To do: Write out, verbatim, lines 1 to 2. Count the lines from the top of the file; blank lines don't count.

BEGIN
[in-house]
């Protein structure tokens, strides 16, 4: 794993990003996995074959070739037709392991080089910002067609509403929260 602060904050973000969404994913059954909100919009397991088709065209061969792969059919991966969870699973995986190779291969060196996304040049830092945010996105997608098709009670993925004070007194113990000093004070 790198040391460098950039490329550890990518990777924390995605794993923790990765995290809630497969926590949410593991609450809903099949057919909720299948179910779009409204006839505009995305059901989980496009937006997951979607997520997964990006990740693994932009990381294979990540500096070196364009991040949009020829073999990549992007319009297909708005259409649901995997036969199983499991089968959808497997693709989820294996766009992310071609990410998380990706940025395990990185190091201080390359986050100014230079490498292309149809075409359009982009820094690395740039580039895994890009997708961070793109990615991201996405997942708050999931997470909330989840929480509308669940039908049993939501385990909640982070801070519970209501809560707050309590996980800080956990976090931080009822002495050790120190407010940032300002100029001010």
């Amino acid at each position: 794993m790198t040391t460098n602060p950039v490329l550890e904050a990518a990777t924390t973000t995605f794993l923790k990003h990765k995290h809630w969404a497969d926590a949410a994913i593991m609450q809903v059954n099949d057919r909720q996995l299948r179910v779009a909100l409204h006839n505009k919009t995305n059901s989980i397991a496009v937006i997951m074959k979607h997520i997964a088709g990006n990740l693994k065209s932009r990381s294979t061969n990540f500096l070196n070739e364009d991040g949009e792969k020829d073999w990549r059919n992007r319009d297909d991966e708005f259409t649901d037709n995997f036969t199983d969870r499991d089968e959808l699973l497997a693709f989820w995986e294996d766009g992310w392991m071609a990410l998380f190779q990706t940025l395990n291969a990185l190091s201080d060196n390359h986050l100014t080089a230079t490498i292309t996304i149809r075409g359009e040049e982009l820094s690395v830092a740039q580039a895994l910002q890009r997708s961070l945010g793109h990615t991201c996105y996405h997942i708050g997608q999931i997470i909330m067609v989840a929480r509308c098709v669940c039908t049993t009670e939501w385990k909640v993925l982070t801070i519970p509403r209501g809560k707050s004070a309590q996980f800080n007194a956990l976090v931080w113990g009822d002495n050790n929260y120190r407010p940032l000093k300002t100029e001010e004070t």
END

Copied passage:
[in-house]
């Protein structure tokens, strides 16, 4: 794993990003996995074959070739037709392991080089910002067609509403929260 602060904050973000969404994913059954909100919009397991088709065209061969792969059919991966969870699973995986190779291969060196996304040049830092945010996105997608098709009670993925004070007194113990000093004070 790198040391460098950039490329550890990518990777924390995605794993923790990765995290809630497969926590949410593991609450809903099949057919909720299948179910779009409204006839505009995305059901989980496009937006997951979607997520997964990006990740693994932009990381294979990540500096070196364009991040949009020829073999990549992007319009297909708005259409649901995997036969199983499991089968959808497997693709989820294996766009992310071609990410998380990706940025395990990185190091201080390359986050100014230079490498292309149809075409359009982009820094690395740039580039895994890009997708961070793109990615991201996405997942708050999931997470909330989840929480509308669940039908049993939501385990909640982070801070519970209501809560707050309590996980800080956990976090931080009822002495050790120190407010940032300002100029001010």